28th Sept: Jib and Mizzen on Southampton Water
[Tide: Soton HT 1138 4.81m; out 1000 back by 1500; weather (0520) Wight: E or NE 5 to 7 fair, good; SB-LR: E 5 or 6 occ 7 round headlands, fair, good]
High pressure over the UK and at last some “summer” weather. However the isobars are squeezed along the south coast with some strong easterlies in the forecast, today (Monday 28th) looked the least strong so I decided on a short single-tide sail.
The wind was blowing Seatern away from the jetty and I failed to flick the last warp from the pontoon mooring cleat and dropped it into the water. I shoved Dai into neutral in case the warp got near the prop whereupon he stalled… not a good start! Once under Northam Bridge a gust at Chessel Bay caused Seatern to heel with the windage on the mast alone. I was feeling a bit lazy so that (and the weather forecast) decided me to try sailing with jib and mizzen only on this trip – as it turned out that was plenty of sail for the conditions.
Unfurled the sails past the Itchen Bridge and hardened up once past Woolston Pier. With the spring tide still flooding I wasn’t going to clear the moored yachts so tacked back and then missed the next tack. Seatern was in danger of getting carried back into the pier so I gybed around to avoid running out of space… at which point the mizzen boom came adrift. One of those days!
The training ship Stavros S Niarchos was leaving Hythe and passed the in bound Blade Runner which brings wind turbine blades from the factory on the Isle of Wight – old and new wind power. Seatern was heeling in the stronger gusts while in the lulls she was freed off appreciably. I did a long tack towards the shipping lane before tacking back towards shore. Seatern seemed to be pointing well and was up around 4 kts (GPS) despite the lack of main sail and an adverse component to the current.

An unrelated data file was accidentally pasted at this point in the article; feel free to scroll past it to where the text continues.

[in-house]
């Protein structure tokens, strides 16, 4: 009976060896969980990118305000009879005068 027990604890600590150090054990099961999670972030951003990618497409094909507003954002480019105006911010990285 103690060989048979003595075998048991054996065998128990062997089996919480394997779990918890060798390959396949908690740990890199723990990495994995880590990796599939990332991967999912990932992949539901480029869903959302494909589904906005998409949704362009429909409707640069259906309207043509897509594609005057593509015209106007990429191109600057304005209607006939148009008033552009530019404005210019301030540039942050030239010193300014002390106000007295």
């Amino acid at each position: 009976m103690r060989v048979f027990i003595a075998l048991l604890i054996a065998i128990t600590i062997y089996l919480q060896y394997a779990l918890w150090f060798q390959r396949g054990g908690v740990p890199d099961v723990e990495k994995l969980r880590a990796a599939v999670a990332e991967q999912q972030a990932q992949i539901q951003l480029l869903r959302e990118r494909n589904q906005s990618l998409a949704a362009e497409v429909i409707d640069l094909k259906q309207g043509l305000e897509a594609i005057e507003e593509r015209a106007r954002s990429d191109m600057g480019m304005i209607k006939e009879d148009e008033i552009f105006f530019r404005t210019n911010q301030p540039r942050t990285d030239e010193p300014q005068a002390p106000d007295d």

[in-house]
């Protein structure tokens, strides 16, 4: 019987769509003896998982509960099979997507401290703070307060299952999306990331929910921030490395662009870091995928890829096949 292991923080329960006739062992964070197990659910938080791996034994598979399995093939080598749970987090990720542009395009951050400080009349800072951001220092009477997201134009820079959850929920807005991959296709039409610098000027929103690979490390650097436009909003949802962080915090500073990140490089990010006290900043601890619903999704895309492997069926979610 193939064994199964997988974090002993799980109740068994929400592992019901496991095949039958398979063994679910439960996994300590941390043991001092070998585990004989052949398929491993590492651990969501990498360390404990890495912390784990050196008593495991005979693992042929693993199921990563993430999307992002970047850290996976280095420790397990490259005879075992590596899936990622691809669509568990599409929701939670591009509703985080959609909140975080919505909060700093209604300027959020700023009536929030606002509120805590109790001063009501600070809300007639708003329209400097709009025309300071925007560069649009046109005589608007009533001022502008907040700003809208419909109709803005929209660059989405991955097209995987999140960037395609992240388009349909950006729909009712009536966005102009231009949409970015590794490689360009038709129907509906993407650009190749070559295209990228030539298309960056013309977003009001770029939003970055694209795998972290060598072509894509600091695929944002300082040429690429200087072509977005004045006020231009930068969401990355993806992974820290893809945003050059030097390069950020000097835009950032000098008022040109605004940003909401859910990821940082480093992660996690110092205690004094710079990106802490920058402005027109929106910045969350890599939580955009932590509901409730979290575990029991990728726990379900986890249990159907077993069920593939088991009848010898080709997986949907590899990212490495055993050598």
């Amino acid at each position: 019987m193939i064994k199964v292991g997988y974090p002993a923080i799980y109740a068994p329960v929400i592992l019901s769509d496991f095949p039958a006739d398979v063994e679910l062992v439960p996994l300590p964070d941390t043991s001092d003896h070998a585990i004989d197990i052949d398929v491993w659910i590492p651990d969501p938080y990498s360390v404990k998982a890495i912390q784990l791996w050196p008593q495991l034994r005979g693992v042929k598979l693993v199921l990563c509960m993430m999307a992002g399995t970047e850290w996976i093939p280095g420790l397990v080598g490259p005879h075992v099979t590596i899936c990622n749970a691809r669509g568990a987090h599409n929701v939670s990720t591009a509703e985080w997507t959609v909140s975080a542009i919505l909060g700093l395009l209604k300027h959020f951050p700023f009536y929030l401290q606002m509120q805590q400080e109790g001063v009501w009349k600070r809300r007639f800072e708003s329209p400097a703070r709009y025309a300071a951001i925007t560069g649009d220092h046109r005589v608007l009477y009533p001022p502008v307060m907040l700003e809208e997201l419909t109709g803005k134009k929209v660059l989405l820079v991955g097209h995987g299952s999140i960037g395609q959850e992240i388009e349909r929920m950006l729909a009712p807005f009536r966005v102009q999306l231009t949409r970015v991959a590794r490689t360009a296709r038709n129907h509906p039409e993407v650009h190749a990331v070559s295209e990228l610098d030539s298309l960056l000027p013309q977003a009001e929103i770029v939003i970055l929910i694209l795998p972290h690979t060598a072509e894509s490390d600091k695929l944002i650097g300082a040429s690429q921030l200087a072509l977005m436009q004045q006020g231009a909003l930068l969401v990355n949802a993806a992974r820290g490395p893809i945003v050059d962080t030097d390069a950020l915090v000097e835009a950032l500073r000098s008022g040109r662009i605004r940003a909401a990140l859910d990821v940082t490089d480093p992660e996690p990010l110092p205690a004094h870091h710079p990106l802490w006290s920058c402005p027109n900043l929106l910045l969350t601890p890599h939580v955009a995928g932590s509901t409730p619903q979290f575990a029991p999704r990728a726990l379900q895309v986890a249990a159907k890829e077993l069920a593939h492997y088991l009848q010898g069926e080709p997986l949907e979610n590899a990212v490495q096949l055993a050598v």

The track plot shows I was loosing ground tacking – I was having to use the mizzen to get her around through the chop. The tacking angles were less than 90 degrees but the tide was still flooding. Towards the end of the beat (near Netley) the tacking angle got larger and Seatern reached 5 kts on the GPS. I assume that indicated the turn off the tide. Seatern was certainly showing a good turn of speed in the gusts which the Dock Head anemometer suggested were well into force 6, possibly approaching force 7 at maximum.
An approaching cruiser looked like the owner had got carried away while visiting the electronics stands at the Boat Show! From the photo I realise it was the Raymarine test-bed boat which I’ve seen up the Hamble in the past. I went about off Netley Dome and started to broad reach/run back. A small yacht with well reefed blue sails beat past and bucked wildly on reaching an approaching wake. I dropped the camera and took over from Ray (the Tiller Pilot) who doesn’t like swells approaching on the quarter. The wake seemed longer period than usual from the Red Jets and for a minute or so Seatern was surfing the forward faces, great fun!
Having eaten a couple of jam sandwiches for lunch I got back near Woolston by 1240 and decided to try reaching across to Hyde. The wind now decreased so Seatern was down to 3 to 4 kts. However her tracks were similar in direction to what I’d previously achieved when beating, confirming that the tide had definitely turned. After two or three reaches I furled the sails and started to motor back.
The large “Split 2” barge came up behind me so I pulled across to the east side of the river before dropping the mast. Given the height of the tide I dawdled back to Northam Bridge, however there was plenty of clearance – we do have over 1030mb pressure afterall. Managed to “park” Seatern gently head on to the pontoon with Dai holding her there against the wind. She then blew around into position by the jetty. On reflection I was very pleased how well Seatern had sailed under jib and mizzen – and the helm is certainly lighter than with all three sails set!
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